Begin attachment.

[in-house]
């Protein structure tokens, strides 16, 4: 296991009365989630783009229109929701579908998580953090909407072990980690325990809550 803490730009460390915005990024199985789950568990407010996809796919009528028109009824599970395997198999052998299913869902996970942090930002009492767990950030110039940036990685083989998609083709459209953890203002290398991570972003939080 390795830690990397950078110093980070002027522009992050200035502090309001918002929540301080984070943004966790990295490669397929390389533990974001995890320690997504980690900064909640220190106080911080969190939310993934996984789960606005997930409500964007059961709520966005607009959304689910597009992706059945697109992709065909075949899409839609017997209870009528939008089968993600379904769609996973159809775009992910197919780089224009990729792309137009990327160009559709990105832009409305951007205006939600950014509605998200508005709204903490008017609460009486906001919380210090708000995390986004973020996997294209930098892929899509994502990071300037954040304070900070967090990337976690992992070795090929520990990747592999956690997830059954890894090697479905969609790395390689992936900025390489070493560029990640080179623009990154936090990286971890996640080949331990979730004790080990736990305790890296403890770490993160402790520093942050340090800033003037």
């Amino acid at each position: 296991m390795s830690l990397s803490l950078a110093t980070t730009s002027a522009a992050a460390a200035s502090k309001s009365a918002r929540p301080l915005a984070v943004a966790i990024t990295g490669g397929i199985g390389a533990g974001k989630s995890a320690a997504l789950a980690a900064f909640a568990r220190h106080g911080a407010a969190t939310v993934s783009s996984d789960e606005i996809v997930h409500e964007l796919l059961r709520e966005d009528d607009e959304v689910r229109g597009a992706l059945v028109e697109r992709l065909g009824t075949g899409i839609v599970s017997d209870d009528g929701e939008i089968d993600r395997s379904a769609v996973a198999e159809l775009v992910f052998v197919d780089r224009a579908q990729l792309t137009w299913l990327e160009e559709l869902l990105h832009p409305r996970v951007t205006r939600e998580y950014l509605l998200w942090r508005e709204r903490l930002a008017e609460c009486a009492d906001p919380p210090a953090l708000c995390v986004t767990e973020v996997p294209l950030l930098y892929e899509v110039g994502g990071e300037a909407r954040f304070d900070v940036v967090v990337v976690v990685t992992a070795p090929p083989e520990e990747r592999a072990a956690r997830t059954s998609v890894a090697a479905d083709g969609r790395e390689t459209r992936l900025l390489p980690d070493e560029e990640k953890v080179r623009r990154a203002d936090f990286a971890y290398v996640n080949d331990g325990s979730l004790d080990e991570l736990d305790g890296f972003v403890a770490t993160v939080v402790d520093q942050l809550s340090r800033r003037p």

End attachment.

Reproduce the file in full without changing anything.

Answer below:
[in-house]
């Protein structure tokens, strides 16, 4: 296991009365989630783009229109929701579908998580953090909407072990980690325990809550 803490730009460390915005990024199985789950568990407010996809796919009528028109009824599970395997198999052998299913869902996970942090930002009492767990950030110039940036990685083989998609083709459209953890203002290398991570972003939080 390795830690990397950078110093980070002027522009992050200035502090309001918002929540301080984070943004966790990295490669397929390389533990974001995890320690997504980690900064909640220190106080911080969190939310993934996984789960606005997930409500964007059961709520966005607009959304689910597009992706059945697109992709065909075949899409839609017997209870009528939008089968993600379904769609996973159809775009992910197919780089224009990729792309137009990327160009559709990105832009409305951007205006939600950014509605998200508005709204903490008017609460009486906001919380210090708000995390986004973020996997294209930098892929899509994502990071300037954040304070900070967090990337976690992992070795090929520990990747592999956690997830059954890894090697479905969609790395390689992936900025390489070493560029990640080179623009990154936090990286971890996640080949331990979730004790080990736990305790890296403890770490993160402790520093942050340090800033003037």
């Amino acid at each position: 296991m390795s830690l990397s803490l950078a110093t980070t730009s002027a522009a992050a460390a200035s502090k309001s009365a918002r929540p301080l915005a984070v943004a966790i990024t990295g490669g397929i199985g390389a533990g974001k989630s995890a320690a997504l789950a980690a900064f909640a568990r220190h106080g911080a407010a969190t939310v993934s783009s996984d789960e606005i996809v997930h409500e964007l796919l059961r709520e966005d009528d607009e959304v689910r229109g597009a992706l059945v028109e697109r992709l065909g009824t075949g899409i839609v599970s017997d209870d009528g929701e939008i089968d993600r395997s379904a769609v996973a198999e159809l775009v992910f052998v197919d780089r224009a579908q990729l792309t137009w299913l990327e160009e559709l869902l990105h832009p409305r996970v951007t205006r939600e998580y950014l509605l998200w942090r508005e709204r903490l930002a008017e609460c009486a009492d906001p919380p210090a953090l708000c995390v986004t767990e973020v996997p294209l950030l930098y892929e899509v110039g994502g990071e300037a909407r954040f304070d900070v940036v967090v990337v976690v990685t992992a070795p090929p083989e520990e990747r592999a072990a956690r997830t059954s998609v890894a090697a479905d083709g969609r790395e390689t459209r992936l900025l390489p980690d070493e560029e990640k953890v080179r623009r990154a203002d936090f990286a971890y290398v996640n080949d331990g325990s979730l004790d080990e991570l736990d305790g890296f972003v403890a770490t993160v939080v402790d520093q942050l809550s340090r800033r003037p």